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Stories from the Verse
Chapter 70: Slade 112
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“I thought that went well,” Slade said to Joe. Joe walked quietly beside him. “What, you didn’t think so.”
“I--I don’t really know,” Joe said. “You do realize the general was trying to get you to put an end to the matter.”
“That was the point of asking whether you objected to letting it remain open. If you’d objected, the panel would have had to decide whether formally to close the inquiry or leave it open.”
“So you think I should have objected, and they’d have closed the inquiry, and that would have been the end of it?”
“Well, I thought that at the time, but now I’m not as certain.”
The pause was long enough that Slade felt it necessary to comment. “Because?”
Joe shrugged. “There’s probably some sort of appeals process. The captain moved to keep the inquiry open. If you’d objected, then it almost doesn’t matter which way the panel decides, at least from their perspective. If they agree with you and close the inquiry, the captain takes an appeal and you and he have to travel to some higher authority somewhere to have the matter heard there. If they agree with him and overrule your objection, then you appeal and you and the captain have to travel to the higher authority to have the matter heard. Either way, it takes it out of the hands of the general, and while that might not be what we want, it’s obviously what he wants, because he feels like he’s trapped between the competing interests of an alleged nobleman--you--and a career officer, the captain, who was described as ‘of good family’ if I remember correctly. So you’ve kept the decision here, which is probably good for us in one way because we won’t have to travel to be heard by the higher court--a court that probably has the resources to determine that your claim doesn’t fit the history of their world. But it might also mean that we’re expected to stay here until the matter is resolved, and it’s not going to be resolved because the general doesn’t want to decide whether you are or are not who you claim. It’s what they call a politically sensitive decision.”
Slade smiled. “Wow. I never thought I’d be a politically sensitive problem.”
“But m’lord,” Shella interrupted, and it took Slade a minute to realize she was addressing Joe, not him, “why would they not accept our testimony that he is indeed Sir Robert Elvis Slade, Lord of Slade Manor, Friend and Ally of the Djinn and of the Caliph of the West Wind?”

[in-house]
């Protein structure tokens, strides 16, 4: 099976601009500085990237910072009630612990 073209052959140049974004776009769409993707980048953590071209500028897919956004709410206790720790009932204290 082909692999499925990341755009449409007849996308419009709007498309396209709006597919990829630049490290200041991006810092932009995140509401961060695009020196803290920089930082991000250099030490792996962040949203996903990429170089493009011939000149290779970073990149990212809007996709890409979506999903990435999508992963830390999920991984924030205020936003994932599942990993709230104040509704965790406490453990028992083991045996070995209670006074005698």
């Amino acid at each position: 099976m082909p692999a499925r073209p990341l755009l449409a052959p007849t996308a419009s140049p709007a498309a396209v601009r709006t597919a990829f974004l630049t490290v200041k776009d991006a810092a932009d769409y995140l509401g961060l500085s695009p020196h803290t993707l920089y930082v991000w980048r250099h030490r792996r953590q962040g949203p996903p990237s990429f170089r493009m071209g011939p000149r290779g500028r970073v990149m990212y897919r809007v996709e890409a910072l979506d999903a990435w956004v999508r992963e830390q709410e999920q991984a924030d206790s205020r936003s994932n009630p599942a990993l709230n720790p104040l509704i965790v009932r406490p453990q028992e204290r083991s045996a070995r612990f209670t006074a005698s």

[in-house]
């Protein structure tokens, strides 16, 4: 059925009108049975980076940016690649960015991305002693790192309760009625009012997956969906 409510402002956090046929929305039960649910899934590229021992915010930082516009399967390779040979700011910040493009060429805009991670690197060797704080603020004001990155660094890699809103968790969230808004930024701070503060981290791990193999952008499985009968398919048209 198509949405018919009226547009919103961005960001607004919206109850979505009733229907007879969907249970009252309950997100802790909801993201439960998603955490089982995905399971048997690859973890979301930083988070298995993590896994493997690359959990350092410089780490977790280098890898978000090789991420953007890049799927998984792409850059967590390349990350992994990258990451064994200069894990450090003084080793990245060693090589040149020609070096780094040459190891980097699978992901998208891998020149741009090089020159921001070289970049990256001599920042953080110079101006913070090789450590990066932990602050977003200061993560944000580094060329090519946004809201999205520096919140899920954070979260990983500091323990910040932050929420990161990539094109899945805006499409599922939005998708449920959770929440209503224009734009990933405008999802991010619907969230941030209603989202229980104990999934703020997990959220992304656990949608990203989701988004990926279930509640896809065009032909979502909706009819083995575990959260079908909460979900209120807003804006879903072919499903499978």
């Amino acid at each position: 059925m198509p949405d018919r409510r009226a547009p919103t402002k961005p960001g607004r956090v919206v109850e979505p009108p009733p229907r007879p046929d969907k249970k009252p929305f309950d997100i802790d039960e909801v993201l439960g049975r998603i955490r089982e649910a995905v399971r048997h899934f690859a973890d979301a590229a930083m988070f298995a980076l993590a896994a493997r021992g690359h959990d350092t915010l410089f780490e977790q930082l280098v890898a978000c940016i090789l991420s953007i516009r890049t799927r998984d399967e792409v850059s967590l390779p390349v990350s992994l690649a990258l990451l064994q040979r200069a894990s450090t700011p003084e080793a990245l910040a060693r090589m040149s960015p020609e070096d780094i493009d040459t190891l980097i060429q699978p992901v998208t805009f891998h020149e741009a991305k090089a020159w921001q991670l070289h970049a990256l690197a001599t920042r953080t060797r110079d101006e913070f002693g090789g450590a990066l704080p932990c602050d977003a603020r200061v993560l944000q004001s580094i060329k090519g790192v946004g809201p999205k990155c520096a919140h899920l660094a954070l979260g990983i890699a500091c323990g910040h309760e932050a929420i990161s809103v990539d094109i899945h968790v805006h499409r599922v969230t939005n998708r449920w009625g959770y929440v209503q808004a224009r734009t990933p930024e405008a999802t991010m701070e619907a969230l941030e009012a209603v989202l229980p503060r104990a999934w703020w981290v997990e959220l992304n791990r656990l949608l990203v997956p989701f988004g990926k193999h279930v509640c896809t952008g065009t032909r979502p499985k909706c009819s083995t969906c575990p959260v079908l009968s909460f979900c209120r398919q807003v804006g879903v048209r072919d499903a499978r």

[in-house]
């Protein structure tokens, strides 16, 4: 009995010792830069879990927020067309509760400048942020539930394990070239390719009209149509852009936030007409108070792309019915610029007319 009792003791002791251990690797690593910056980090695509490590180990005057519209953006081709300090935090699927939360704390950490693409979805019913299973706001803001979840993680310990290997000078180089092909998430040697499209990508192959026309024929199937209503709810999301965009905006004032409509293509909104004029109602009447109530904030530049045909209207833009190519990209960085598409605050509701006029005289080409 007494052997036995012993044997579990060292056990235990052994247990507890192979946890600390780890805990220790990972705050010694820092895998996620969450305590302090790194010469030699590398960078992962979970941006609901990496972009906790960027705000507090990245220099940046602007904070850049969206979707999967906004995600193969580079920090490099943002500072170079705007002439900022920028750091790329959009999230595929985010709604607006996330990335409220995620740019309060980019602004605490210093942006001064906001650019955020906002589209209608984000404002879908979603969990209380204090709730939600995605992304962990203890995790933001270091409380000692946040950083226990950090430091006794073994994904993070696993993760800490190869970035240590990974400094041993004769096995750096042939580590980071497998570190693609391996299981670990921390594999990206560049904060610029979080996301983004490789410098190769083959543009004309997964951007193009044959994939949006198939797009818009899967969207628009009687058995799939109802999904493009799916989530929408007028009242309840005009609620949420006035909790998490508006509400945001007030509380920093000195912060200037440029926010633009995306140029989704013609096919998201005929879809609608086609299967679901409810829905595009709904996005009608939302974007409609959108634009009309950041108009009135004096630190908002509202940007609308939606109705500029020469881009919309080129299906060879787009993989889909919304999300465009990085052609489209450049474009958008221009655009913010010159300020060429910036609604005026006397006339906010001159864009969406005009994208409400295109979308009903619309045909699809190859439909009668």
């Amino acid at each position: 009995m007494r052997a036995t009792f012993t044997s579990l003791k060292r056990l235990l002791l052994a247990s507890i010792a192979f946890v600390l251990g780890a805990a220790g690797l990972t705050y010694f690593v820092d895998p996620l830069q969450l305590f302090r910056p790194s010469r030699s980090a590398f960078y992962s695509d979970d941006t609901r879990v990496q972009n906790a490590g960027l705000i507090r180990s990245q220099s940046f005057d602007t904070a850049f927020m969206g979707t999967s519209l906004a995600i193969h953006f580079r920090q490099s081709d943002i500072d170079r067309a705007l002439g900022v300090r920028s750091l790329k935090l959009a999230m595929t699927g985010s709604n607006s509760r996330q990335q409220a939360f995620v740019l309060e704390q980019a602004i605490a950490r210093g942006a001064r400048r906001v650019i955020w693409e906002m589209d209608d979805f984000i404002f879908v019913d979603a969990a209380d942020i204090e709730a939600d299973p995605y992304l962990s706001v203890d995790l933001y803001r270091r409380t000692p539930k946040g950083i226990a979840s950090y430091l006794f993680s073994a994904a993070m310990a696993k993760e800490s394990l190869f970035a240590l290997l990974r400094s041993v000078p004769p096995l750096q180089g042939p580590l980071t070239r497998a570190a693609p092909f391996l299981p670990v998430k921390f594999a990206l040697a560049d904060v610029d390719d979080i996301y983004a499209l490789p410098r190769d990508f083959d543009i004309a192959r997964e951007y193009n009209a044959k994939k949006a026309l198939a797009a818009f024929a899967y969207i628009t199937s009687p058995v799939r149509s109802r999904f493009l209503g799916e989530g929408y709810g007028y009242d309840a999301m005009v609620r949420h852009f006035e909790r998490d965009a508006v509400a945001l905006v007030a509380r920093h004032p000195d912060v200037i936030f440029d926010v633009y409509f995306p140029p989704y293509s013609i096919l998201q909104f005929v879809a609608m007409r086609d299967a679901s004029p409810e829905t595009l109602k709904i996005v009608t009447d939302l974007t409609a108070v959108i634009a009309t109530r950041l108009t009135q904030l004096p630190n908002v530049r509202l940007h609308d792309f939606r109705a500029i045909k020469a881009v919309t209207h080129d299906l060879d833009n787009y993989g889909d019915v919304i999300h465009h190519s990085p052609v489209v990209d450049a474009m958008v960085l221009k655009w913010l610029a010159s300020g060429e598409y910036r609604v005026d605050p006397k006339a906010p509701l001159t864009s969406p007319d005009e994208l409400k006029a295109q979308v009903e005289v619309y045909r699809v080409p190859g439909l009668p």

“Because he could be lying,” Joe answered. “He could be some ordinary commoner trying to put on airs and pretend to be someone he’s not.”
Shella seemed shocked. “You mean, commoners would have the audacity to lie like that, and in court?”
Kondor grinned. “I’m afraid so, Ma’am. Besides, in this particular place, they’re not going to take my testimony for anything, because I’m--“ he paused, remembering what she’d said when they first met--“foreign.”
“Ah, yes, I see. And of course I could not testify, because I’m a woman.”
Slade wasn’t sure what that had to do with anything, but then, he remembered that sometime in ancient history women weren’t allowed to vote, so he supposed there might have been a time when they weren’t allowed to testify in court, either. He never prevented women from testifying in his court, but then, it rarely happened that anyone asked a woman to do so, so it might be that it wasn’t expected. The trio walked in silence for several steps.
“So,” Slade said, “what does anyone think we should do now?”
“It depends on whether you want to be able to return here or not.”
“Oh? How so?”
“We could just leave, and probably find our way back to Mlambo. He won’t be eager to see us, but he will allow us to enter if we can get there between the battles. But if we vanish in the night, the captain will insist that he was right all along and we probably won’t be able to return.”
“We could stay here,” Slade reasoned, “but then there will be another hearing, and maybe it won’t go as well next time. I don’t particularly like either of those options. Do we have another?”
“Well,” Joe said, “We don’t know the protocols, but of course when we arrived we had a cover story that said we were going to have to leave eventually, and we’ve been stretching our stay. You could tell the general that you think you’ve stretched the delay as long as you can, and you need to take me to that weapons development center, wherever we’re pretending it is, but that you will make every effort to return to face the captain’s claims. Then we can double back to the other location, stay a bit, pick up our things if necessary, and figure out where we’re going from there, and still be in good graces here even if somehow we were delayed more than the month.”
Slade nodded. “I like that plan better. I think, though, that we should keep to business as usual for at least a few days, so it doesn’t appear that we’re fleeing the scene under an excuse. That will also give you a chance to pass your patients to the by now well-trained medical staff of the camp.”
Kondor grinned again. “We can only hope,” he said.
There is a behind-the-writings look at the thoughts, influences, and ideas of this chapter, along with twenty other sequential chapters of this novel, in mark Joseph "young" web log entry #243: Verser Redirects. Given a moment, this link should take you directly to the section relevant to this chapter. It may contain spoilers of upcoming chapters.
As to the old stories that have long been here: